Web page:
This past week, I sent an E-blast out to my essential oils subscribers discussing some cool studies on rosemary oil. Below is the E-blast revised preview provided online as an exclusive to my Saratoga.com readers. I then expand more on the topic of this beautiful aromatic oil on my current homepage blog here.
The Serendipitous Event Leading to Rosemary Exploration
I am an avid follower of some of the pioneers in natural medicine, such as Dr. Mercola, and more recently, Dr. Eric Z. Recently, both of these health warriors happened to visit my inbox via their articles on rosemary oil in quick succession. (See the links below.) Whenever something like this happens, I pay attention to it. I feel it could be a prodding to explore deeper on a subject and share what I learn with my readers. As it so happened, I found that this popular oil was, in fact, missing from my essential oil database! (I do; however, at least reference it for brain health here).
So, as with any blog or article on essential oils, I went through all the references listed at the end. I do this in order to dig deeper into my understanding and improve my clinical expertise with these precious secondary metabolites. I found some great studies and did some more research myself.
One thing that can get confusing with essential oils blogs is when references to studies are on the extracts of the herb verses the essential oil, which may have different active constituents. I have been caught in this mistake a few times myself. Therefore, these blogs will continue to focus on the oil itself.
A Little Sneak Peek
Another prod for me to dig into rosemary oil happened just a few hours prior to my writing this. It was an article in Science Daily. It reported on a study that showed reversal of Alzheimer’s disease in 10 subjects! The treatment was personalized medicine that consisted of a “complex, 36-point therapeutic personalized program that involves comprehensive changes in diet, brain stimulation, exercise, optimization of sleep, specific pharmaceuticals and vitamins, and multiple additional steps that affect brain chemistry.”
The connection was strengthened. We know that essential oils have a profound effect on the brain, which you can read more about here and here. I then remembered a 2009 study in Psychogeriatrics which demonstrated how aromatherapy can help those who need brain support, and it used rosemary as one of the oils in the trial.
The abstract from the full study reads:
OBJECTIVE: Recently, the importance of non-pharmacological therapies for dementia has come to the fore. In the present study, we examined the curative effects of aromatherapy in dementia in 28 elderly people, 17 of whom had Alzheimer’s disease (AD).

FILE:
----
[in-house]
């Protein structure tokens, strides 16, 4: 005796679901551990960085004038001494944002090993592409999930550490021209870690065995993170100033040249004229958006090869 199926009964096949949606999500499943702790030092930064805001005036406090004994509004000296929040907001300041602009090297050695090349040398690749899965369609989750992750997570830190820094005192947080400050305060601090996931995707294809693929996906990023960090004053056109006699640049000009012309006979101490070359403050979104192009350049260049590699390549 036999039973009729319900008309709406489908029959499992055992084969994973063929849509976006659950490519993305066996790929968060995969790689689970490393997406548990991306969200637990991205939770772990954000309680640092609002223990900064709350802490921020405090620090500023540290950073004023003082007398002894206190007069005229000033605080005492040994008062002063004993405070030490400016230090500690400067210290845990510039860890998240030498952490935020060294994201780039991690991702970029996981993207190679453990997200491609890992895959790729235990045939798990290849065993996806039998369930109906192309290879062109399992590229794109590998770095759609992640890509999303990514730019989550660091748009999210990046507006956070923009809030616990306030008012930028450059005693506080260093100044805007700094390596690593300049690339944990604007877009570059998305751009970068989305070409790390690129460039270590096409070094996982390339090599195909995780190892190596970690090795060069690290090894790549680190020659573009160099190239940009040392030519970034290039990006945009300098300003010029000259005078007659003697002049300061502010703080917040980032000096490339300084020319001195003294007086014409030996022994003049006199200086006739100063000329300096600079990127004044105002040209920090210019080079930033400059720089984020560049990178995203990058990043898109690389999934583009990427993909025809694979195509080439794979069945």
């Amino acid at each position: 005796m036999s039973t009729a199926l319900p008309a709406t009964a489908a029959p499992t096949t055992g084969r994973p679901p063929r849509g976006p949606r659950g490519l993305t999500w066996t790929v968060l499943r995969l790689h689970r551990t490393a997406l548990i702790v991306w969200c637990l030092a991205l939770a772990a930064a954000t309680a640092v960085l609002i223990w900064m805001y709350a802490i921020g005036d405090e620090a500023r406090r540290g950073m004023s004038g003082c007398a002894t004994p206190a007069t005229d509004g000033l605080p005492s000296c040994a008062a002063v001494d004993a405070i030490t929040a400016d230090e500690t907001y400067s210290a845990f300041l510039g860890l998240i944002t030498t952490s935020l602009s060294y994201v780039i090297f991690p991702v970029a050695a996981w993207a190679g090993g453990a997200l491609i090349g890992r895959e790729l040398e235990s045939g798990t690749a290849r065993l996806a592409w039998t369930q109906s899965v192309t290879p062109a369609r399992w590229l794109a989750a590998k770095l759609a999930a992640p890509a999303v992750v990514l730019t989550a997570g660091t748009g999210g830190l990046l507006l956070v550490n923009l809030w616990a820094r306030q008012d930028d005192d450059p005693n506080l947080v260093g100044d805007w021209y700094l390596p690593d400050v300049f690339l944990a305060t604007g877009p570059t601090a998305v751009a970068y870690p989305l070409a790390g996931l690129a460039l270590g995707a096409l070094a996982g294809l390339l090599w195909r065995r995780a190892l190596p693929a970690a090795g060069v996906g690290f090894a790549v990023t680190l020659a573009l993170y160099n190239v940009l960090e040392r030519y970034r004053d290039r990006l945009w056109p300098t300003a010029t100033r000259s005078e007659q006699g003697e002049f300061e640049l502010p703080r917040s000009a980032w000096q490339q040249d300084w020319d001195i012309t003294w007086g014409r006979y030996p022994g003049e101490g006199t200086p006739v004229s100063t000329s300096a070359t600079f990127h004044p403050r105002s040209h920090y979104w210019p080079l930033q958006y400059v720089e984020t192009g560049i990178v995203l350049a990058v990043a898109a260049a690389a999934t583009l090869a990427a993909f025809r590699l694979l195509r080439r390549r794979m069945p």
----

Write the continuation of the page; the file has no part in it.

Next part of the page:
METHODS: After a control period of 28 days, aromatherapy was performed over the following 28 days, with a wash out period of another 28 days. Aromatherapy consisted of the use of rosemary and lemon essential oils in the morning, and lavender and orange in the evening. To determine the effects of aromatherapy, patients were evaluated using the Japanese version of the Gottfries, Brane, Steen scale (GBSS-J), Functional Assessment Staging of Alzheimer’s disease (FAST), a revised version of Hasegawa’s Dementia Scale (HDS-R), and the Touch Panel-type Dementia Assessment Scale (TDAS) four times: before the control period, after the control period, after aromatherapy, and after the washout period.
RESULTS: All patients showed significant improvement in personal orientation related to cognitive function on both the GBSS-J and TDAS after therapy. In particular, patients with AD showed significant improvement in total TDAS scores. Result of routine laboratory tests showed no significant changes, suggesting that there were no side-effects associated with the use of aromatherapy. Results from Zarit’s score showed no significant changes, suggesting that caregivers had no effect on the improved patient scores seen in the other tests.
CONCLUSIONS: In conclusion, we found aromatherapy an efficacious non pharmacological therapy for dementia. Aromatherapy may have some potential for improving cognitive function, especially in AD patients.
A Final Thought from Dr. Sarah
I have seen profound effects with integrating aromatherapy and essential oils in my practice. This holds true in all areas of wellness and in those who complain of memory issues and mood imbalances. I find diffusing, inhalation, and topical applications particularly effective for brain support, as the sense of smell is powerful for emotions and cognition.
Here’s a link to a previous blog with some applications on using essential oils for emotions and brain health. (Note, make sure you read the labels to determine which oils are safe for ingestion).
Pre and post testing show reversal of memory loss from Alzheimer’s disease in 10 patients. Science Daily. June 16, 2016. https://www.sciencedaily.com/releases/2016/06/160616071933.htm
Dr. Eric Z. 4 Rosemary Essential Oil Benefits and Uses. http://drericz.com/4-rosemary-essential-oil-benefits-and-uses/
Dr. Mercola. Refreshing Rosemary. http://articles.mercola.com/herbal-oils/rosemary-oil.aspx
Jimbo D, Kimura Y, Tangiguchi M, Inoue M, Urakami K.Effect of aromatherapy on patients with Alzheimer’s disease. Psychogeriatrics. 2009; 9: 173-179. doi: 10.1111/j.1479-8301.2009.00299.x